Objective—To evaluate the efficacy of and optimize a
commercially available culture system for sensitive
and specific in-clinic culture of Tritrichomonas foetus
from cat feces.
Sample Population—Samples of freshly voided
feces from 117 purebred cats and pure cultures of
T foetus obtained from a cat with chronic diarrhea.
Procedure—Optimal conditions for use of the culture
system, such as quantity of fecal inoculum (0.025 to
0.2 g) and cultivation temperature (25 or 37°C [98.6 or
77.0°F]), were determined. Specificity of the system
was examined by attempted culture of Giardia lamblia
and Pentatrichomonas hominis. Sensitivity of the system
to detect T foetus was determined by inoculation
of culture system pouches with serially diluted T foetus suspensions
with and without feces.
Results—Detection limit of the culture system was 1
and 1,000 T foetus organisms without and with feces
from cats, respectively. Optimal fecal inoculum was
< 0.1 g of feces. At 37°C, cultures yielded positive results
in 24 hours; organisms remained viable for 1 to 6 days,
and bacterial overgrowth was common. At 25°C, cultures
yielded positive results in 1 to 11 days; organisms were
long-lived, and bacterial overgrowth was uncommon.
Neither G lamblia or P hominis survived in the culture system.
Conclusions and Clinical Relevance—The culture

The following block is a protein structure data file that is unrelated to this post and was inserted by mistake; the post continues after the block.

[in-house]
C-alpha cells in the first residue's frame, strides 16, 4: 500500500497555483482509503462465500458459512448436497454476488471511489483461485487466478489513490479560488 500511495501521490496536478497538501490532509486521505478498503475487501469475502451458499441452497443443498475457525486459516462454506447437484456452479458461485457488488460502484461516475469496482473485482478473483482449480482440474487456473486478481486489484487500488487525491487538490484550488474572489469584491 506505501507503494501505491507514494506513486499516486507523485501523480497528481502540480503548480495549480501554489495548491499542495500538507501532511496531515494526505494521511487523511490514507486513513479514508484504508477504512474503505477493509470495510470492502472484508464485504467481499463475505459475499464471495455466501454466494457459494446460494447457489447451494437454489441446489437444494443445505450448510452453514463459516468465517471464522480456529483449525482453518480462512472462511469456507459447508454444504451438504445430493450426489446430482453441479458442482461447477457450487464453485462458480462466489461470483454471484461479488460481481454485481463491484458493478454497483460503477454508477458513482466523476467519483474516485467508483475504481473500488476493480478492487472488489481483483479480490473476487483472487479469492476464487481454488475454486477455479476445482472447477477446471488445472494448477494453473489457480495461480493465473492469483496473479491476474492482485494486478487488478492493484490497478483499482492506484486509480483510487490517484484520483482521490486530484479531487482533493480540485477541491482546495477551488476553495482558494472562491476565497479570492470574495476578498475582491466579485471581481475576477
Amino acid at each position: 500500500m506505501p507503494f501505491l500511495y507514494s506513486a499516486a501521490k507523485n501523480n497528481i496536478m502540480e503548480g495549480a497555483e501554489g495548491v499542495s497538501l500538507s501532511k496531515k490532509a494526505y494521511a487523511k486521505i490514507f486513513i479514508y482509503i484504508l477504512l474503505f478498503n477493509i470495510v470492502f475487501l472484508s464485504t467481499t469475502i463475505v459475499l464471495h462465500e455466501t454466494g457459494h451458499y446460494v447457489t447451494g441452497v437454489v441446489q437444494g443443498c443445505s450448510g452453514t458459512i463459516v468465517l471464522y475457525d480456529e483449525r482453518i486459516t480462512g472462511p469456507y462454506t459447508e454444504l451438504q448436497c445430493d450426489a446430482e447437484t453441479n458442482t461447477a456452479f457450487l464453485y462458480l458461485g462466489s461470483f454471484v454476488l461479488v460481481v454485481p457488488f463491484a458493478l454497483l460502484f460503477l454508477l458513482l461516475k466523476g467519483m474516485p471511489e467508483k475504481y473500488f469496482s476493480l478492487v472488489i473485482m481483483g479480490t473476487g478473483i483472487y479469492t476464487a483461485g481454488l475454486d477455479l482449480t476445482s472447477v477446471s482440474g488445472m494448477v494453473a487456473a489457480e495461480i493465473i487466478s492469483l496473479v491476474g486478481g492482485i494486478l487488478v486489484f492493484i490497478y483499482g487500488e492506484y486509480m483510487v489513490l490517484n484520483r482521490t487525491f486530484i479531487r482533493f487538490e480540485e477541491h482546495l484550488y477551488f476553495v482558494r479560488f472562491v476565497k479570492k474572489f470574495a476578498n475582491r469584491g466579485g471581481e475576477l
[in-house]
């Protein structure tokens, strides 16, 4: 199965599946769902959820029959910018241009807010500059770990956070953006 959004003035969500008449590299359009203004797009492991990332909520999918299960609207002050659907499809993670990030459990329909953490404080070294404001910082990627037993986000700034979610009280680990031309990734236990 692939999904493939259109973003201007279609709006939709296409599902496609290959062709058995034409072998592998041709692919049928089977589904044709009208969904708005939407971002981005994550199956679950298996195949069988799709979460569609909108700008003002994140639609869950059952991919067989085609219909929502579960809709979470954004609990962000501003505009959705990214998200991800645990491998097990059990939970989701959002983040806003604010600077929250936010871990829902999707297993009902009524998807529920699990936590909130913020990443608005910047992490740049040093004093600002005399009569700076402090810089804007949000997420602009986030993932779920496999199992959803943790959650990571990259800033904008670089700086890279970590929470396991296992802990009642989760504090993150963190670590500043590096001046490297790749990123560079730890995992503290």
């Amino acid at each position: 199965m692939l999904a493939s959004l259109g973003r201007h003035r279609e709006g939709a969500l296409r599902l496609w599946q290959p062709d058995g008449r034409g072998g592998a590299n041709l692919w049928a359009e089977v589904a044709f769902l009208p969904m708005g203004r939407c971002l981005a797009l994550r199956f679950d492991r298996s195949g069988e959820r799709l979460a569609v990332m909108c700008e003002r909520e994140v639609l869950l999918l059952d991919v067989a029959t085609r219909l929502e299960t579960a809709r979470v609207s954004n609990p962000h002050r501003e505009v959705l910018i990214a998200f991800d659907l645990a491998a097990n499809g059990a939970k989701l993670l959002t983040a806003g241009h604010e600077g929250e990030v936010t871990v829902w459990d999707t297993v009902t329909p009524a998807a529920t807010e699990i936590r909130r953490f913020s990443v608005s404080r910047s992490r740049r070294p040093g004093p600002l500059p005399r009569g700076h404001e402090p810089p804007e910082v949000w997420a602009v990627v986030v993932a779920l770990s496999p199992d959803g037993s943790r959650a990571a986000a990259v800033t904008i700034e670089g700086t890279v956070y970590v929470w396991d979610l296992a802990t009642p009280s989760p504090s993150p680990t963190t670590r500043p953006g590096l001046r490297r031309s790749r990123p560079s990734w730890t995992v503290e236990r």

system was sensitive and specific for culture of
T foetus in feces of cats. Performance was optimal
when test kits were inoculated with ≤ 0.1 g of freshly
voided feces and cultured at 25°C. (J Am Vet Med Assoc
Objective—To determine the long-term outcome of
cats infected with Tritrichomonas foetus and identify
treatment and management strategies influencing
resolution of infection or associated diarrhea.
Sample Population—26 cats with T foetus-associated
diarrhea at least 22 months prior to the study.
Procedure—A standardized survey regarding clinical
course and management was administered to owners
of cats with T foetus infection and associated diarrhea.
Fecal samples were obtained from each cat; the
presence of T foetus was assessed via microscopic
examination of smears, culture in commercial media,
and polymerase chain reaction amplification of T foetus rDNA
involving species-specific primers.
Results—Survey responses were obtained from owners
of all 26 cats. Twenty-three cats had complete resolution
of diarrhea a median of 9 months after onset.
Analysis of fecal samples obtained from 22 cats
revealed persistent T foetus infection in 12, with a
median of 39 months after resolution of diarrhea.
History of implementation of a dietary change, treatment
with paromomycin, or higher numbers of cats in
the household was associated with significantly longer
duration of time to resolution of diarrhea.
Conclusions and Clinical Relevance—Results suggested
chronic T foetus-associated diarrhea in most
cats is likely to resolve spontaneously within 2 years
of onset. Chronic infection with T foetus(without clinical
signs) after resolution of diarrhea appears to be
common. Although often temporarily effective in
decreasing severity of diarrhea, attempts to treat cats